Overall, we were very pleased with the Lenovo ThinkPad P53. It provides amazing performance while also being fairly quiet. It also has a large capacity storage and RAM kit, which is also upgradeable, ensuring your device remains snappy for the years to come. The highlight of the device is definitely the best-in-class port selection and fantastic battery life making this a perfect option for music production.
You get 32 GB of RAM and a 1 TB SSD, both of which are upgradeable, ensuring that you get smooth performance and your device remains future-proof.
The port selection is excellent, with the inclusion of both USB and Thunderbolt ports which can connect all kinds of ports and makes the device a lot more versatile.
The battery life on the P53 is excellent as it offers 11 hours of battery life, which easily lasts us over an entire day of usage.
Lenovo has lowered the processor’s clock speed on the P53 to avoid thermal throttling, but as a result, we get slightly lower performance than if they had overclocked the CPU.
The P53, being a workstation laptop, is very heavy as it weighs 5.5 pounds which limits its portability.
The Legion 5 is part of Lenovo’s gaming laptop series. It includes an AMD Ryzen 7 5800H, an 8-core and 16-thread CPU with a maximum boost frequency of 4.4 GHz. In our testing, it performed 15 percent better than the ThinkPad’s i7-9750H and similarly compared to Ryzen 7 4800H on its predecessor. We were pleasantly surprised that the Legion outperformed the P53 despite not being a workstation and costing much less. When producing audio on Pro Tools, the Legion managed to handle even the most demanding workloads without stuttering.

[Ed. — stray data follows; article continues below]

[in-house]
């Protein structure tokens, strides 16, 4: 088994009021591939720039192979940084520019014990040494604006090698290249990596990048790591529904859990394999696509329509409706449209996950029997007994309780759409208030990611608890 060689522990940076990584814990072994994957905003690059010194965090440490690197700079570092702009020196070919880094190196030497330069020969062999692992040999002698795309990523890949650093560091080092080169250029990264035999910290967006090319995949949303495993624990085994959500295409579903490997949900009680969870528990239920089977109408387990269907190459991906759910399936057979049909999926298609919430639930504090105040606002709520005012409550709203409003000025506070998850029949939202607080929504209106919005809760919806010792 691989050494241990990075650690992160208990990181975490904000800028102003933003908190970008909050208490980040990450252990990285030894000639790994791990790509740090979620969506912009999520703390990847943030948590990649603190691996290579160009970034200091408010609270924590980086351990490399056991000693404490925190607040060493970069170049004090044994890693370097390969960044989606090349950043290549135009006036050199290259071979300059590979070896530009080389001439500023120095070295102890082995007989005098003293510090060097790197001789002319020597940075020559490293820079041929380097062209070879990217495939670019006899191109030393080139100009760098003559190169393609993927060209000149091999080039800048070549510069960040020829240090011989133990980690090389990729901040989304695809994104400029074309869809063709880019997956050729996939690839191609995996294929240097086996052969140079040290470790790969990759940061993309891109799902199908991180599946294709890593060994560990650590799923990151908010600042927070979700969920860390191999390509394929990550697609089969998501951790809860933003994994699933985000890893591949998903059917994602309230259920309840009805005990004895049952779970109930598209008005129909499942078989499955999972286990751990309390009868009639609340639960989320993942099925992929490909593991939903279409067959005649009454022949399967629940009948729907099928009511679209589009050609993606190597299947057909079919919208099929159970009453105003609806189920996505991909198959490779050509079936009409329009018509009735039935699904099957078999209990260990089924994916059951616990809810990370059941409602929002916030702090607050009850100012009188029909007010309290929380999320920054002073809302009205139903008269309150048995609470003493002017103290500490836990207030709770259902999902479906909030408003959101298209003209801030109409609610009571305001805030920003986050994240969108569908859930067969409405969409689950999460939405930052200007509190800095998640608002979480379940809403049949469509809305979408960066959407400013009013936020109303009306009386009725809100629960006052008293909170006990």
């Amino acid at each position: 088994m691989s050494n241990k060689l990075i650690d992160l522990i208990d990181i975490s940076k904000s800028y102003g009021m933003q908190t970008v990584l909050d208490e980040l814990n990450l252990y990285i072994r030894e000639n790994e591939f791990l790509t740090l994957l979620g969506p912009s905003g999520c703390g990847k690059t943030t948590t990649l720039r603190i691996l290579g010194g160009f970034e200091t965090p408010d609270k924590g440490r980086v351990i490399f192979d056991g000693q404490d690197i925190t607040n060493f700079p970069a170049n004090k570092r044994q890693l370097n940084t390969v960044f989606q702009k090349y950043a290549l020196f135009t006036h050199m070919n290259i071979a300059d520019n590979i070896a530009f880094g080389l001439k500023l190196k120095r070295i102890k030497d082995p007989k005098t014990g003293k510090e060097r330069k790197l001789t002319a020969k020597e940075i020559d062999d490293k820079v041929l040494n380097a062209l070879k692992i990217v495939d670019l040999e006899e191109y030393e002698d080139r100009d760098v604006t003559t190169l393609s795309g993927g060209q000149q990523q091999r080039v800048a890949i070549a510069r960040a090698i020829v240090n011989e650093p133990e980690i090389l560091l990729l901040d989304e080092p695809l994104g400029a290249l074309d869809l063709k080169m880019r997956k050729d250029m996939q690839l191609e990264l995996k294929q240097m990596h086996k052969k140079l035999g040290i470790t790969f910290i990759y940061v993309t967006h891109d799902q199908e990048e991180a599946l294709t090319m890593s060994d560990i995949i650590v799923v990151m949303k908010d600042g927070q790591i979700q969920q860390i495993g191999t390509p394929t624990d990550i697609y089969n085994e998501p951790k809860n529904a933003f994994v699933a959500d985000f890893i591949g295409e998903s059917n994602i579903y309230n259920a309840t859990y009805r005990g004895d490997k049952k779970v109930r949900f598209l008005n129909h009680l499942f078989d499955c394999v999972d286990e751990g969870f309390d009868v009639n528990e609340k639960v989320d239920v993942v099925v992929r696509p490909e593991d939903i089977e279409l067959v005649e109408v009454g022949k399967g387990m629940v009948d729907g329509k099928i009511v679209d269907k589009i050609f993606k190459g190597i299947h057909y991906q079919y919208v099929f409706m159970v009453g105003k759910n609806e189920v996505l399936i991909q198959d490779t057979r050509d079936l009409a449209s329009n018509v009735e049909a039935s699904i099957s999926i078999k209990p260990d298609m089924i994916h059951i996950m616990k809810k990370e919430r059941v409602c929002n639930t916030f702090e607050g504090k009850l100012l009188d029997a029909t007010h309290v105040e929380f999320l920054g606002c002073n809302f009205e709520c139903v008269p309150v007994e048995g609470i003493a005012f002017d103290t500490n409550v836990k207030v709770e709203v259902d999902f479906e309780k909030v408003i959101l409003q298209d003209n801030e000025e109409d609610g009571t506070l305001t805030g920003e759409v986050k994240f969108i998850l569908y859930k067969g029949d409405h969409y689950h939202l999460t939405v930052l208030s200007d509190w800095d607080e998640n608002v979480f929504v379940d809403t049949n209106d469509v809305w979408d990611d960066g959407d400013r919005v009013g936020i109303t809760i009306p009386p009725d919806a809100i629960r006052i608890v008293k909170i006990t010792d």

The fans kept the device cool. Our testing showed almost no thermal throttling. However, the fans were very loud on the stock settings. Switching to Eco mode from default helped reduce the fan noise, albeit at the cost of performance. Luckily, even in Eco mode, the device managed to remain fairly cool. The Legion’s predecessor also had loud fans, so we were a bit disappointed to see that Lenovo had not addressed this issue.
You get a solid 32GB of DDR4 RAM and a 2TB PCIe SSD. Just like with the P53, the memory management on the Legion is exceptional; therefore, the multitasking is excellent. Even if you work with massive libraries, memory will not be an issue.
You get twice the storage of the P53, which means you can store a lot RAW files locally without needing an external storage device. If you do need additional storage, the internal storage is also user upgradeable so you can always install a bigger drive. The upgradeability on the ThinkPad is much easier since it is a workstation.
One of the main highlights of the Legion 5 is its 17.3″ FHD 1080p display. It has great sharpness and produces good colors with excellent viewing angles. You even get decent outdoor visibility. The 120 Hz refresh rate makes the viewing experience of the device a lot more smooth. Moreover, the 17-inch size is great for productivity as it can display longer audio timelines.